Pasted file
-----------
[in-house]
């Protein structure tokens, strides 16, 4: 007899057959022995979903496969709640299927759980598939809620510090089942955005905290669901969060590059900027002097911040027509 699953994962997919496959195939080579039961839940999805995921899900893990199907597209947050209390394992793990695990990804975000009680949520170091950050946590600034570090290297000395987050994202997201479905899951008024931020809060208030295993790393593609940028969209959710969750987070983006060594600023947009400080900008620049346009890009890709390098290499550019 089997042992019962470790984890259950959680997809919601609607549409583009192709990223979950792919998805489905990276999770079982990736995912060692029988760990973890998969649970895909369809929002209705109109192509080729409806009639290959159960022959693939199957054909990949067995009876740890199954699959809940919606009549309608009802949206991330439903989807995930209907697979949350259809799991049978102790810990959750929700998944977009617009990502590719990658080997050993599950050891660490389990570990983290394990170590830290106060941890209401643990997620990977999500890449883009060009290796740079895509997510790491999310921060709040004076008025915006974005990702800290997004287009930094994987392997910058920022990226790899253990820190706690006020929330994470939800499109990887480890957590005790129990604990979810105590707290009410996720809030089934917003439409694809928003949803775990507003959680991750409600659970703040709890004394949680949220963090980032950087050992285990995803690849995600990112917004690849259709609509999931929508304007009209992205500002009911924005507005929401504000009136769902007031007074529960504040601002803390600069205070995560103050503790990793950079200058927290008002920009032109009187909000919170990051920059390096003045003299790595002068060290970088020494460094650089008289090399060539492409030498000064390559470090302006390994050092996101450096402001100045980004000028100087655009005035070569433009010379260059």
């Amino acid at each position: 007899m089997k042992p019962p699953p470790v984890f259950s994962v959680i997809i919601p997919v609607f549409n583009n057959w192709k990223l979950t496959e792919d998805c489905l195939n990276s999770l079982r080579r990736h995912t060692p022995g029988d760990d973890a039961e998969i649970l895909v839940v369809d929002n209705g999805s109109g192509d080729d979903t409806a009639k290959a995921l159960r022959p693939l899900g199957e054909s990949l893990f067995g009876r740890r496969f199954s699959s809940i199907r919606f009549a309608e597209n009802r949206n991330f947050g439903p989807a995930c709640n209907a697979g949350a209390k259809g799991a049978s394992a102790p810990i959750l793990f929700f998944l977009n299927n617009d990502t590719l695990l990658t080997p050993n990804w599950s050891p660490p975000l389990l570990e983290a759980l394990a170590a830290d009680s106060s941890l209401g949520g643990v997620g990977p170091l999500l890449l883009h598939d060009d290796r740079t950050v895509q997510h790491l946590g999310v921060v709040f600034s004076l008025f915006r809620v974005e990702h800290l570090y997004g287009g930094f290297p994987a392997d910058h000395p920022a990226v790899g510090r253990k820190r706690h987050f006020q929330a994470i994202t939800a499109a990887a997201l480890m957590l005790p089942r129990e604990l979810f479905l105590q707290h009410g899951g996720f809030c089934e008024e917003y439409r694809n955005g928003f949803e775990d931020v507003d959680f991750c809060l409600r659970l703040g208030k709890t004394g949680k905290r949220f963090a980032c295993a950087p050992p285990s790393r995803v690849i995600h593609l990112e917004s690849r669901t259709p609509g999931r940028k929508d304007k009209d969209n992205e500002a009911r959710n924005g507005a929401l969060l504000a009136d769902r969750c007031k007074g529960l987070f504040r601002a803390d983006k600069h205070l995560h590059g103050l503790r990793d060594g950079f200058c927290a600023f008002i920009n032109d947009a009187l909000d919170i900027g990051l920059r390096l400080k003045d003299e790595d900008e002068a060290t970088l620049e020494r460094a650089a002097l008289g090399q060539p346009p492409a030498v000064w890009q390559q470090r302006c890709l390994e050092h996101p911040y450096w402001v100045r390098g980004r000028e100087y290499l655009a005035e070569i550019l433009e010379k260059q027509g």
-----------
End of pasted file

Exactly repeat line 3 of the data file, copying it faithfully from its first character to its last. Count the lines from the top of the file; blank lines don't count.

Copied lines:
């Amino acid at each position: 007899m089997k042992p019962p699953p470790v984890f259950s994962v959680i997809i919601p997919v609607f549409n583009n057959w192709k990223l979950t496959e792919d998805c489905l195939n990276s999770l079982r080579r990736h995912t060692p022995g029988d760990d973890a039961e998969i649970l895909v839940v369809d929002n209705g999805s109109g192509d080729d979903t409806a009639k290959a995921l159960r022959p693939l899900g199957e054909s990949l893990f067995g009876r740890r496969f199954s699959s809940i199907r919606f009549a309608e597209n009802r949206n991330f947050g439903p989807a995930c709640n209907a697979g949350a209390k259809g799991a049978s394992a102790p810990i959750l793990f929700f998944l977009n299927n617009d990502t590719l695990l990658t080997p050993n990804w599950s050891p660490p975000l389990l570990e983290a759980l394990a170590a830290d009680s106060s941890l209401g949520g643990v997620g990977p170091l999500l890449l883009h598939d060009d290796r740079t950050v895509q997510h790491l946590g999310v921060v709040f600034s004076l008025f915006r809620v974005e990702h800290l570090y997004g287009g930094f290297p994987a392997d910058h000395p920022a990226v790899g510090r253990k820190r706690h987050f006020q929330a994470i994202t939800a499109a990887a997201l480890m957590l005790p089942r129990e604990l979810f479905l105590q707290h009410g899951g996720f809030c089934e008024e917003y439409r694809n955005g928003f949803e775990d931020v507003d959680f991750c809060l409600r659970l703040g208030k709890t004394g949680k905290r949220f963090a980032c295993a950087p050992p285990s790393r995803v690849i995600h593609l990112e917004s690849r669901t259709p609509g999931r940028k929508d304007k009209d969209n992205e500002a009911r959710n924005g507005a929401l969060l504000a009136d769902r969750c007031k007074g529960l987070f504040r601002a803390d983006k600069h205070l995560h590059g103050l503790r990793d060594g950079f200058c927290a600023f008002i920009n032109d947009a009187l909000d919170i900027g990051l920059r390096l400080k003045d003299e790595d900008e002068a060290t970088l620049e020494r460094a650089a002097l008289g090399q060539p346009p492409a030498v000064w890009q390559q470090r302006c890709l390994e050092h996101p911040y450096w402001v100045r390098g980004r000028e100087y290499l655009a005035e070569i550019l433009e010379k260059q027509g």